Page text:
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Sun Mar 18, 2007 6:01 pm

Master Masters Athlete
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The American College of Sports Medicine (ACSM) is the premier professional organization dedicated to sports medicine and exercise science. In February 2007, they issued fluid and electrolyte replacement guidelines and recommendations for people involved in exercise and sport. Electrolytes are charged chemicals important for cell communication and fluid balance that include sodium, potassium, magnesium, and chloride. Exercise increases sweat rate and loss of fluids and electrolytes, particularly in the heat. Active people should replace these losses to prevent dehydration and electrolyte imbalance, which can impair exercise performance and increase the risk of heat injury. Drinking too much water can cause water intoxication (hyponatremia), which can lead to illness and death. People should begin exercise with normal levels of fluids and electrolytes (i.e. stable body weight). During exercise, consume enough fluid and electrolyte to prevent weight loss greater than 2 percent of body weight or excessive losses of electrolytes. Measuring body weight before and after exercise is a good way to gauge fluid losses and plan future fluid replacement strategies. Replace fluids and electrolytes after exercise to maximize recovery and prevent chronic dehydration and electrolyte depletion.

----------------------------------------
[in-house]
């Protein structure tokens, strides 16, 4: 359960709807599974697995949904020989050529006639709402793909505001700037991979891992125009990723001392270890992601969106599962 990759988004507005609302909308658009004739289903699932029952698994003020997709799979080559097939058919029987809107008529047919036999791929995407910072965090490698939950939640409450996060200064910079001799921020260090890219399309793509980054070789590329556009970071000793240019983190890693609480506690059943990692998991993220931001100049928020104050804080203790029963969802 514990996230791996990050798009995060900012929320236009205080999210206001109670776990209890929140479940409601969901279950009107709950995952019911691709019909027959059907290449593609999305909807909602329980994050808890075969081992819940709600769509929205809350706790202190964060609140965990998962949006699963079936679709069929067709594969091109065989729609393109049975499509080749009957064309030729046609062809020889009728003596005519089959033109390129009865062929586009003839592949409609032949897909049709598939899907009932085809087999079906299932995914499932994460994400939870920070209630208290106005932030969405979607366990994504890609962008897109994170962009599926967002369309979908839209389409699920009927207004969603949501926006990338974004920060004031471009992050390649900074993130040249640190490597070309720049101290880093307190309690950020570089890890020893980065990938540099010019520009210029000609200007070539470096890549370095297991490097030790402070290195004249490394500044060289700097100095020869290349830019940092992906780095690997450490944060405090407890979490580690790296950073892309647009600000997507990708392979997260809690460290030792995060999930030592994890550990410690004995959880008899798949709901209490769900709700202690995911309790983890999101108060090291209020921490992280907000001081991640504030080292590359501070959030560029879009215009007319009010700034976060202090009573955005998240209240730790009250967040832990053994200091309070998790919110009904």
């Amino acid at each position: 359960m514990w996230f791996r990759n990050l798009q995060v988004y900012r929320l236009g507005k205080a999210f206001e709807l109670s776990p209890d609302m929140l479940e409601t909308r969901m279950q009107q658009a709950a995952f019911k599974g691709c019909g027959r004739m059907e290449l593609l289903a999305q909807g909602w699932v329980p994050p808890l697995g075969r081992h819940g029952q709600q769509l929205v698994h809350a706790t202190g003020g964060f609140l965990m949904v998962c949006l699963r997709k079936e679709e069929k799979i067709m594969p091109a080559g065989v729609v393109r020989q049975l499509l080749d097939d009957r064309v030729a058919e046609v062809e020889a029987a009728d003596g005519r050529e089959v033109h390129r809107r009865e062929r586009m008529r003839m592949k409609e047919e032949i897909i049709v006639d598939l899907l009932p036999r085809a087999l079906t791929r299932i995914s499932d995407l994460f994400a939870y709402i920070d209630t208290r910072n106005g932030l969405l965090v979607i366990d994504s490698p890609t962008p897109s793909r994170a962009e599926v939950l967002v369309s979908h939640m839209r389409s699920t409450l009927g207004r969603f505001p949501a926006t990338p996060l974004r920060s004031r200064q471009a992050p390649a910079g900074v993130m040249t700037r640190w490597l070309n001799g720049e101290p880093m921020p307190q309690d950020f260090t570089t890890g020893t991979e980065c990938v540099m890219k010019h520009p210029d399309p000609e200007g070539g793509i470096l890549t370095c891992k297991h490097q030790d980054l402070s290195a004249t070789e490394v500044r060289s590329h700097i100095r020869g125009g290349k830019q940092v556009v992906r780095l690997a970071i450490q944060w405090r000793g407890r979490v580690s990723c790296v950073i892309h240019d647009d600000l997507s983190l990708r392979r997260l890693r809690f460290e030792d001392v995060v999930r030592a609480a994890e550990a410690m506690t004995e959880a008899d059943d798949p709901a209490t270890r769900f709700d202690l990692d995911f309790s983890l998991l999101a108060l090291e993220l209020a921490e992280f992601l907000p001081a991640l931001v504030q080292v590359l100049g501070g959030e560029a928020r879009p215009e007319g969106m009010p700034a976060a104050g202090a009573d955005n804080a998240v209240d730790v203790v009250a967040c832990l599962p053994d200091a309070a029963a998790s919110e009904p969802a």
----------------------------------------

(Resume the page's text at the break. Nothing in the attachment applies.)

(American College of Sports Medicine position statement, 2007)

From Fahey Nutrition research column in Muscular Development magazine

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